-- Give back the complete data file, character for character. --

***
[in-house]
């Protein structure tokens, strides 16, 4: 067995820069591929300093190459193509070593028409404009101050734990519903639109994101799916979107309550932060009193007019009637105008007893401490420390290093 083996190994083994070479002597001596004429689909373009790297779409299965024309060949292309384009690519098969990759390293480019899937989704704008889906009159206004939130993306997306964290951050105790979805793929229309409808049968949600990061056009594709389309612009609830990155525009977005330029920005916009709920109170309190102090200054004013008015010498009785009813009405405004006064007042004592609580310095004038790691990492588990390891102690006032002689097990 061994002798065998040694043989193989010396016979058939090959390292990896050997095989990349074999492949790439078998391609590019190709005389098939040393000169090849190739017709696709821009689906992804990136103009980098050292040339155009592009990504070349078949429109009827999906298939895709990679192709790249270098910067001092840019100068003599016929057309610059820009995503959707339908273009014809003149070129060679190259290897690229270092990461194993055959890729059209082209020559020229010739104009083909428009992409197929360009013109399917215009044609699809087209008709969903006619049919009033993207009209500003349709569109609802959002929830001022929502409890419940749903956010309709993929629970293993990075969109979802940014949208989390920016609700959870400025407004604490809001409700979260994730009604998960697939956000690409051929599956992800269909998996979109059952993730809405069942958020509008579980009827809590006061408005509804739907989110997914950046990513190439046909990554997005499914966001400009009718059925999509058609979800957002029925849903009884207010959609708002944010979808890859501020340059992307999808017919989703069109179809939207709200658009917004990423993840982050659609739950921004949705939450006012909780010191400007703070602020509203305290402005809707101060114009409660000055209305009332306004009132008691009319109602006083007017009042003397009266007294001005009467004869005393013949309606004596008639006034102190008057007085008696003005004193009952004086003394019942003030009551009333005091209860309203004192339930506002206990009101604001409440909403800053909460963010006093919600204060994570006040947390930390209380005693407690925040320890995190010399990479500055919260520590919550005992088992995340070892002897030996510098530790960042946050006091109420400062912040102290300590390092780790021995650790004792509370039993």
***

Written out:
[in-house]
């Protein structure tokens, strides 16, 4: 067995820069591929300093190459193509070593028409404009101050734990519903639109994101799916979107309550932060009193007019009637105008007893401490420390290093 083996190994083994070479002597001596004429689909373009790297779409299965024309060949292309384009690519098969990759390293480019899937989704704008889906009159206004939130993306997306964290951050105790979805793929229309409808049968949600990061056009594709389309612009609830990155525009977005330029920005916009709920109170309190102090200054004013008015010498009785009813009405405004006064007042004592609580310095004038790691990492588990390891102690006032002689097990 061994002798065998040694043989193989010396016979058939090959390292990896050997095989990349074999492949790439078998391609590019190709005389098939040393000169090849190739017709696709821009689906992804990136103009980098050292040339155009592009990504070349078949429109009827999906298939895709990679192709790249270098910067001092840019100068003599016929057309610059820009995503959707339908273009014809003149070129060679190259290897690229270092990461194993055959890729059209082209020559020229010739104009083909428009992409197929360009013109399917215009044609699809087209008709969903006619049919009033993207009209500003349709569109609802959002929830001022929502409890419940749903956010309709993929629970293993990075969109979802940014949208989390920016609700959870400025407004604490809001409700979260994730009604998960697939956000690409051929599956992800269909998996979109059952993730809405069942958020509008579980009827809590006061408005509804739907989110997914950046990513190439046909990554997005499914966001400009009718059925999509058609979800957002029925849903009884207010959609708002944010979808890859501020340059992307999808017919989703069109179809939207709200658009917004990423993840982050659609739950921004949705939450006012909780010191400007703070602020509203305290402005809707101060114009409660000055209305009332306004009132008691009319109602006083007017009042003397009266007294001005009467004869005393013949309606004596008639006034102190008057007085008696003005004193009952004086003394019942003030009551009333005091209860309203004192339930506002206990009101604001409440909403800053909460963010006093919600204060994570006040947390930390209380005693407690925040320890995190010399990479500055919260520590919550005992088992995340070892002897030996510098530790960042946050006091109420400062912040102290300590390092780790021995650790004792509370039993």